There was a story Dermott Brereton told on League Teams about Tommy Bellchambers being a well built unit, and if his injury history wasn’t so glaring, the “well built” mightn’t be so hard to argue. When Bellchambers is playing, he does alright, his hitouts to advantage, his average time on ground, disposals, disposal efficiency, are all around the mark of a top SuperCoach ruckmen. He just needs to stay on the field, fit and raring to go.
This year the ruck department in SuperCoach is not so cut and dry, there is no dual position relevancy, there is no Luke Strnadica to keep our Captains hat warm, and there is not a lot of ruckmen who aren’t going to be sharing duties with their rookie counterparts.
|2018 Facts||$504,500 RUC|
|2017 Games||13 (14 including finals)|
|2017 100+ Scores||4|
|2017 Sub-80 scores||5|
|2017 Highs & Lows||High of 150, low of 45 (in the final)|
John Worsfold rarely uses his ruckmen as resting forwards, he loves them in the middle as a big bodied extra midfielder. Don’t get me wrong, he will use them as a resting forward sometimes, but he likes the big body in the centre. We saw some of it last year too, Essendon starting stringing things together when the big lamp post was in the middle of the ground pushing and shoving his way through contests. In 2017, Bellchambers averaged 32.9 hitouts, and has recorded the 5th most hitouts to advantage percentage since 2015. With Heppell, Merrett, Goddard and new recruits Stringer and Smith to hit to, that statistic could rise.
In my eyes, the number one ruck position is Bellchambers to lose, and Matthew Leuenberger is unlikely to play as second fiddle with Joe Daniher in the forward line.
Bellchambers averaged 10.2 disposals and 2.7 tackles a game last year, so doesn’t pick up most of his points from his work around the ground. If he has an off day in the tapping department, or comes up against a monster, he could be in for a rough score. His rough scores last year came against the Swans in the final (45), Matthew Kreuzer’s Blues (48), the Bulldogs (58) and a 57 against Stefan Martin in round round 15.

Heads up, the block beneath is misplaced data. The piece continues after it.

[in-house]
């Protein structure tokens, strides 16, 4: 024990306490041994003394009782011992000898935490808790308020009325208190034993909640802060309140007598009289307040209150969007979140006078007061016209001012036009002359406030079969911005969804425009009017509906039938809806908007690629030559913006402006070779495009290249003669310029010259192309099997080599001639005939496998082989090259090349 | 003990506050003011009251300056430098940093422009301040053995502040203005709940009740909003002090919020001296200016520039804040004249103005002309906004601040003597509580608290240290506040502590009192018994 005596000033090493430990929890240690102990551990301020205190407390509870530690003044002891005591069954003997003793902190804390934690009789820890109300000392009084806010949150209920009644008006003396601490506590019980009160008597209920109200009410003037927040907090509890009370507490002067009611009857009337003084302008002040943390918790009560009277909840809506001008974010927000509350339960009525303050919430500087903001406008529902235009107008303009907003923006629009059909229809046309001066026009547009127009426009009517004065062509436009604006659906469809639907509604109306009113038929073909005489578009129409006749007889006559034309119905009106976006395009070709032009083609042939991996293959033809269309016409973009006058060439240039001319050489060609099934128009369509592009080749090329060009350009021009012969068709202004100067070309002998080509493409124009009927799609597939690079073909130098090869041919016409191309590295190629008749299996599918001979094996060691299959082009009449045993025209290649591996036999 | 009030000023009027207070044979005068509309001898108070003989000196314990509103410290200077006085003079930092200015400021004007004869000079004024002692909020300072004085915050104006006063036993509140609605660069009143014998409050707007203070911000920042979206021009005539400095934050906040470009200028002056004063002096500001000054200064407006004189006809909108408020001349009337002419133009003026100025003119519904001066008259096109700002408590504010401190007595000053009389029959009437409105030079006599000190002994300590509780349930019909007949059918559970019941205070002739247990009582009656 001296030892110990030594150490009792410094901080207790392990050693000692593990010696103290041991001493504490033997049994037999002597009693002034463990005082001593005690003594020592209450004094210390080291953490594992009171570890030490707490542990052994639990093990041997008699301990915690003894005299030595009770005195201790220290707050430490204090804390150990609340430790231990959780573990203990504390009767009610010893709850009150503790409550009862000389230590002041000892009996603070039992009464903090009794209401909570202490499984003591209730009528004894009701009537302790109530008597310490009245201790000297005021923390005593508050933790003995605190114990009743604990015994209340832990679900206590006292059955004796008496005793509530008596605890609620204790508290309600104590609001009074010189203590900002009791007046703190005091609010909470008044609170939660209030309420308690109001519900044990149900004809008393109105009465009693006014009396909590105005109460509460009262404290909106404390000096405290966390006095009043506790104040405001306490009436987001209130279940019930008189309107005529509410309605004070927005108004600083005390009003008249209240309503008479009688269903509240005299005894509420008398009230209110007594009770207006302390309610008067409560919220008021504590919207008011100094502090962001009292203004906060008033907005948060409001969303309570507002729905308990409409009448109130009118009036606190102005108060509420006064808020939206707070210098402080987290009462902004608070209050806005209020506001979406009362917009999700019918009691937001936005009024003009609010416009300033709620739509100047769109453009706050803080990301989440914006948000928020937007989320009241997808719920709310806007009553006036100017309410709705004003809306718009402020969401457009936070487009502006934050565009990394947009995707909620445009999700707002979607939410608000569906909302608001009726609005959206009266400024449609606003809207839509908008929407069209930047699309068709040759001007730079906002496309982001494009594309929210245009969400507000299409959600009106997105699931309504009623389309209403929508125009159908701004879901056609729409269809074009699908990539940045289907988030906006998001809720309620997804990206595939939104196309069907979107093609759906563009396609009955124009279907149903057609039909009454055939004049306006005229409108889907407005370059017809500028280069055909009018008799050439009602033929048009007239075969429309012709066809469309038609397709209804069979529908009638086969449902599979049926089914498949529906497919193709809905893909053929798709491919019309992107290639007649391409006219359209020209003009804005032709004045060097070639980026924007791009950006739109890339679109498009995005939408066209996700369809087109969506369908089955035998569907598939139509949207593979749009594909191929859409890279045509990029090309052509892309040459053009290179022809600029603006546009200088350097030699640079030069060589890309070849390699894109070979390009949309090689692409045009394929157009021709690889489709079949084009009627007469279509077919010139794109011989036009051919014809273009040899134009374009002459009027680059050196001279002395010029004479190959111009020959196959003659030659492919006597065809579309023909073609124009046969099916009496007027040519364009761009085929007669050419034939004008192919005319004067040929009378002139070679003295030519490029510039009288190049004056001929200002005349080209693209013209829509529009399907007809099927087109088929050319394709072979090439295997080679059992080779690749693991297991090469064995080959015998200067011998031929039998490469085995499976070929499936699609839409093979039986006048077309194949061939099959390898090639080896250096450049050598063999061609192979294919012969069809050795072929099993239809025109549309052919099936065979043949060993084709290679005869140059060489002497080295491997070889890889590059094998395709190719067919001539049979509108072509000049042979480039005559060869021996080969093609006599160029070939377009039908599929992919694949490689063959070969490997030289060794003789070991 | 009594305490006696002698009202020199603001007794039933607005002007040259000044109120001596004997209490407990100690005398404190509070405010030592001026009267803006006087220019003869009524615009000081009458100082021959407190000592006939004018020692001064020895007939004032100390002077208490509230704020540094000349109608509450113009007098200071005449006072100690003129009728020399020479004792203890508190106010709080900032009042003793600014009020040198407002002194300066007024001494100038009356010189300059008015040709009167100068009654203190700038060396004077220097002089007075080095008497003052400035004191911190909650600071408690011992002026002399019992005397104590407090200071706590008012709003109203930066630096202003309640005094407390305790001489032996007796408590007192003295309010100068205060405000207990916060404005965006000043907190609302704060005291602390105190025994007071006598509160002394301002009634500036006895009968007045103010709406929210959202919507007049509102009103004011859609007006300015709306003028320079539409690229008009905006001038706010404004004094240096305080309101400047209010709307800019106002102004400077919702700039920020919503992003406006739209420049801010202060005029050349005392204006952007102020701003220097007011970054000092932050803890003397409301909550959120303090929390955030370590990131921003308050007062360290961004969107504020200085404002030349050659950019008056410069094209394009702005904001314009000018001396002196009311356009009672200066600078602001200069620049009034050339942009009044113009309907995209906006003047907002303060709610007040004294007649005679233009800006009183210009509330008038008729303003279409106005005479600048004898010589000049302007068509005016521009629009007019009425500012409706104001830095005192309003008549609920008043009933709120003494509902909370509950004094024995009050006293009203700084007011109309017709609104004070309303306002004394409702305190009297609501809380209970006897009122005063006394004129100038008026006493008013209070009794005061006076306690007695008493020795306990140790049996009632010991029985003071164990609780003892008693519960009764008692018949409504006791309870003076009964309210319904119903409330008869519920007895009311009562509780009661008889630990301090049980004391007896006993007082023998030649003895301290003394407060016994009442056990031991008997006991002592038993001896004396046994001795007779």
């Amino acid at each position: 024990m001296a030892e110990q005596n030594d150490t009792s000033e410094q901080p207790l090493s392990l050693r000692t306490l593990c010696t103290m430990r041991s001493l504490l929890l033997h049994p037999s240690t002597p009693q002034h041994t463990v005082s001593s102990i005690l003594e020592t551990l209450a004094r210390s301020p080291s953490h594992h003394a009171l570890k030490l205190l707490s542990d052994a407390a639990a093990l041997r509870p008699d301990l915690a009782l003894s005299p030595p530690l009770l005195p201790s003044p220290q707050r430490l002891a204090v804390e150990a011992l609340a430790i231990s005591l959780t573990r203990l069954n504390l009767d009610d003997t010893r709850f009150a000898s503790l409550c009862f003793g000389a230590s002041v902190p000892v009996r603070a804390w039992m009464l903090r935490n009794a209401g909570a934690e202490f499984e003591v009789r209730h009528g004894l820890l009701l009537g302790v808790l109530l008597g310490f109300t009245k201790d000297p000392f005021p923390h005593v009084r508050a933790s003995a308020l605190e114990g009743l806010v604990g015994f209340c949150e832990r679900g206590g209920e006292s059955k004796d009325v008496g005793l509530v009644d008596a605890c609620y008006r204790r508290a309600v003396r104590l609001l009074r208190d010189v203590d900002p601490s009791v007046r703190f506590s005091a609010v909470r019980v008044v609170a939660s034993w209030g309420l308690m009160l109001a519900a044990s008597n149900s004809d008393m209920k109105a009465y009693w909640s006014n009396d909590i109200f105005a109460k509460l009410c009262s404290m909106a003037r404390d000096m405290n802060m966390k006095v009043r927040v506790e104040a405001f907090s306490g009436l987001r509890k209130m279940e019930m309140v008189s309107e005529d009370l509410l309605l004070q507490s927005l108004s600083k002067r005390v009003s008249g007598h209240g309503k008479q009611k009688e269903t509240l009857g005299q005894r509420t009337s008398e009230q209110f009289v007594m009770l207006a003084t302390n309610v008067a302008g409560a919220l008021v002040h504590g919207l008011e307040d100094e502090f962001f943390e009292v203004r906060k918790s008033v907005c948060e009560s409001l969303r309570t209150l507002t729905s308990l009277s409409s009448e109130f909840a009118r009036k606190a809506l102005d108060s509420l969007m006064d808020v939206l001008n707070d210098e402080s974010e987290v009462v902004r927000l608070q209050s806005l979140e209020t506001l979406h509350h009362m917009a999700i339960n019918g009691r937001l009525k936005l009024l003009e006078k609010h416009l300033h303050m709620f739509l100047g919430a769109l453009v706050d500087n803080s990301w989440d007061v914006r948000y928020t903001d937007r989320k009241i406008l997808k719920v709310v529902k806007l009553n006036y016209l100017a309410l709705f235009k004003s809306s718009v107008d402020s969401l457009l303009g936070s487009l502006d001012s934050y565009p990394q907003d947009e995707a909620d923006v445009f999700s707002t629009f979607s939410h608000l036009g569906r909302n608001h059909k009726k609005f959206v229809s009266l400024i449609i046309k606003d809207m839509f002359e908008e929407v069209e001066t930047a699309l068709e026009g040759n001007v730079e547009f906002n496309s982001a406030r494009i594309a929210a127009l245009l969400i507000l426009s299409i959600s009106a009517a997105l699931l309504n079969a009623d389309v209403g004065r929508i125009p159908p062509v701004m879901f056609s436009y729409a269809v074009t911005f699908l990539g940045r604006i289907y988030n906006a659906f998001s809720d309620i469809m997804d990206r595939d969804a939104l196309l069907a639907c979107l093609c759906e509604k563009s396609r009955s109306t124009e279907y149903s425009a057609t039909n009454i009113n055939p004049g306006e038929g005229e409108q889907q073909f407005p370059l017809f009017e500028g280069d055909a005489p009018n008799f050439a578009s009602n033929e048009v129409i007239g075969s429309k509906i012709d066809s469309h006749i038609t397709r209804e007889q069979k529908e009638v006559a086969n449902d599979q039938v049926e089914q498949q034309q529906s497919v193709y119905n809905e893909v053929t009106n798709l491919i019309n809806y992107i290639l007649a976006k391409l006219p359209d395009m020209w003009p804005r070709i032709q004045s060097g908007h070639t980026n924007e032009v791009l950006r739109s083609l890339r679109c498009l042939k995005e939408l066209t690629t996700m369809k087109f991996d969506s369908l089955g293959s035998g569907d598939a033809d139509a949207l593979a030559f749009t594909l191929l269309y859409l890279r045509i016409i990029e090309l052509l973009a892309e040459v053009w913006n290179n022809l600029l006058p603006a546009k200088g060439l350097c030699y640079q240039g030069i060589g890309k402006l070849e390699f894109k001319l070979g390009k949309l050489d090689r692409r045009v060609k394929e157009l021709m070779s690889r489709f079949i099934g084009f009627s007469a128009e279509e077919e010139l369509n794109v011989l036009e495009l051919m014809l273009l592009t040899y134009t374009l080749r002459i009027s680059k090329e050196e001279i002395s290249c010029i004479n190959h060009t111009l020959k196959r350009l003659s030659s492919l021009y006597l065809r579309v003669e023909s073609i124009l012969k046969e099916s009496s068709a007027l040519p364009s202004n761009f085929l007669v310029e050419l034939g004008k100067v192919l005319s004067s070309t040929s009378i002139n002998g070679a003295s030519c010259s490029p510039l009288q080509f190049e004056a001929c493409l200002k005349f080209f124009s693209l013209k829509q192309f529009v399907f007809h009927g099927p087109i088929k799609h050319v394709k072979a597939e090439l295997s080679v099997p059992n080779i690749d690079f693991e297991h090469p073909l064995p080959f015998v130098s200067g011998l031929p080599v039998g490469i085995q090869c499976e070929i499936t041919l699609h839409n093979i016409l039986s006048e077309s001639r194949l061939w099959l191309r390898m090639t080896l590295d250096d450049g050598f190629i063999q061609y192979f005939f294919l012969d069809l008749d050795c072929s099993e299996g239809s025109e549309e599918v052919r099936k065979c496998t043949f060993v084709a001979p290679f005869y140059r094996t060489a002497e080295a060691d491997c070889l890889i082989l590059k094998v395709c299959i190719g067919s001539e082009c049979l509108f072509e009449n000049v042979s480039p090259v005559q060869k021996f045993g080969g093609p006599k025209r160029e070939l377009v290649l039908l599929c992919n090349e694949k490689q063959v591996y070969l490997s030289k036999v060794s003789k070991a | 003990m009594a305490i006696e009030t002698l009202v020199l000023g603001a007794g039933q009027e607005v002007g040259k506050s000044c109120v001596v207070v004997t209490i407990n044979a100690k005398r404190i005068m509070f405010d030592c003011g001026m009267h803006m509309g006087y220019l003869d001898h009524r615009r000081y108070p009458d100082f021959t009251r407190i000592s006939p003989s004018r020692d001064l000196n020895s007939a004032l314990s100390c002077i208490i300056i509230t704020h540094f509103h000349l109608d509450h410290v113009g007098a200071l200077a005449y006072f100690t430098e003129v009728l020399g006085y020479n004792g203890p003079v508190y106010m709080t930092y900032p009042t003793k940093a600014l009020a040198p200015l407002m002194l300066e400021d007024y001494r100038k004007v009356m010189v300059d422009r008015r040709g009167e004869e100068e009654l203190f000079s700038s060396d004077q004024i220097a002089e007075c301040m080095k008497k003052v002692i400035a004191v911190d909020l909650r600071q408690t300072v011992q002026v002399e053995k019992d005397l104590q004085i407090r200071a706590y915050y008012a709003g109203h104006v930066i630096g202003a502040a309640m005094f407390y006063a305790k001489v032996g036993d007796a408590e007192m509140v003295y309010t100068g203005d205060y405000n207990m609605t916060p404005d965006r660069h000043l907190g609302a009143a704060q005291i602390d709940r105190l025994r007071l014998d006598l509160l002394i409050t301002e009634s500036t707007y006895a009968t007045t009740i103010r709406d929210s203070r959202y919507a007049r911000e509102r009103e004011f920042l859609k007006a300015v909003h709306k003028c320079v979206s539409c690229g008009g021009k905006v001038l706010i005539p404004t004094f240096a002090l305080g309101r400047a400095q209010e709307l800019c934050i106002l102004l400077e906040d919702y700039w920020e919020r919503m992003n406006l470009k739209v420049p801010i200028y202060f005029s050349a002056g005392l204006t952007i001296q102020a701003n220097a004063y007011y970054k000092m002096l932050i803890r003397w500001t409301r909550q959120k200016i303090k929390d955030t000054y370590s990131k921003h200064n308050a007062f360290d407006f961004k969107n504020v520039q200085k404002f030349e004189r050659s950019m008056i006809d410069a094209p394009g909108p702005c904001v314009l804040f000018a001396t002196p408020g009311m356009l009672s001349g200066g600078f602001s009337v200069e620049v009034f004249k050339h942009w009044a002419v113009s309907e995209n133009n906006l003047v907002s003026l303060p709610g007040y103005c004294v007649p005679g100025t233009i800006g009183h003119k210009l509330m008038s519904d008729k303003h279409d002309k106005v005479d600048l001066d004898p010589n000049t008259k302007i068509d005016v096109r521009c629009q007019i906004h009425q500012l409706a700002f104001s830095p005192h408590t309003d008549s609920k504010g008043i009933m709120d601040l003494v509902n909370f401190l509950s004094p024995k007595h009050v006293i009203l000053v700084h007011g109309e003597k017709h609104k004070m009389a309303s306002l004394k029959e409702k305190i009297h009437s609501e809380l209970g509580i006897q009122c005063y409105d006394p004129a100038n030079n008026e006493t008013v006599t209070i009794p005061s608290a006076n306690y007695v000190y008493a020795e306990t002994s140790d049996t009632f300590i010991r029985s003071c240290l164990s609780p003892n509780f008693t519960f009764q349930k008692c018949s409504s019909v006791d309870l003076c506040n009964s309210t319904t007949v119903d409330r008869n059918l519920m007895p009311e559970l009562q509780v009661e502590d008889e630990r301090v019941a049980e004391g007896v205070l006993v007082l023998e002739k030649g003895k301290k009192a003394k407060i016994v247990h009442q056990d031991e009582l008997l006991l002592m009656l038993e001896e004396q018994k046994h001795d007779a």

Essendon do line up against every one of the competition’s top rucks aside from Goldstein before the bye, too.
He’s injured, like all the time. He’s never played more than 18 games in a season for one reason or another. So, it would be hard to put trust in him to be a set and forget ruck prospect.
He had knee issues which hampered his pre-season last year, and came in for a single game in round six before being dropped. He came back in for Luenberger in round 10 and held his spot for the rest of the season, but that he was dropped last year isn’t a good sign.
So why consider Bellchambers?
Well for one, you could always just use him to keep Ryder’s seat warm until round 11. He’s the type of player who could hold onto that 505k price tag allowing you to jump onto Ryder fairly easily. You could also consider Bellchambers as he is unlikely to be affected by sharing ruck duties with anyone, unlike most the other top ruckmen.
Luenhameneggenburger isn’t likely to take his place as he’s useless around the ground, and the Dons’ backup includes some young developing rucks and *checks notes* Shaun McKernan. The guy who let Goldstein score 220-odd that one time.
Goldstein has Preuss to worry about, Grundy and Cox, Martin and Smith. Who does Bellchambers have? Nobody, really. You can make the argument that Joe Daniher partners up with him, but Daniher is about as useful in the ruck as wet towel. Not taking too much away from Bellchambers, in other words.
I’m not sold on Naitanui, with all the conflicting news surrounding his return from injury. Then we have all these questions about ruck partners for Goldstein, Grundy, Martin, etc.
S in terms of solo rucks, it’s left us with Jacobs, who struggles to get an advantageous knock, injury prone Bellchambers, the 150K more expensive Kreuzer, or taking Ryder and his inconvenient round 10 bye and Max Gawn, who everyone has.
I can’t write Bellchambers off that short list just yet, but he’s not in my team at the moment.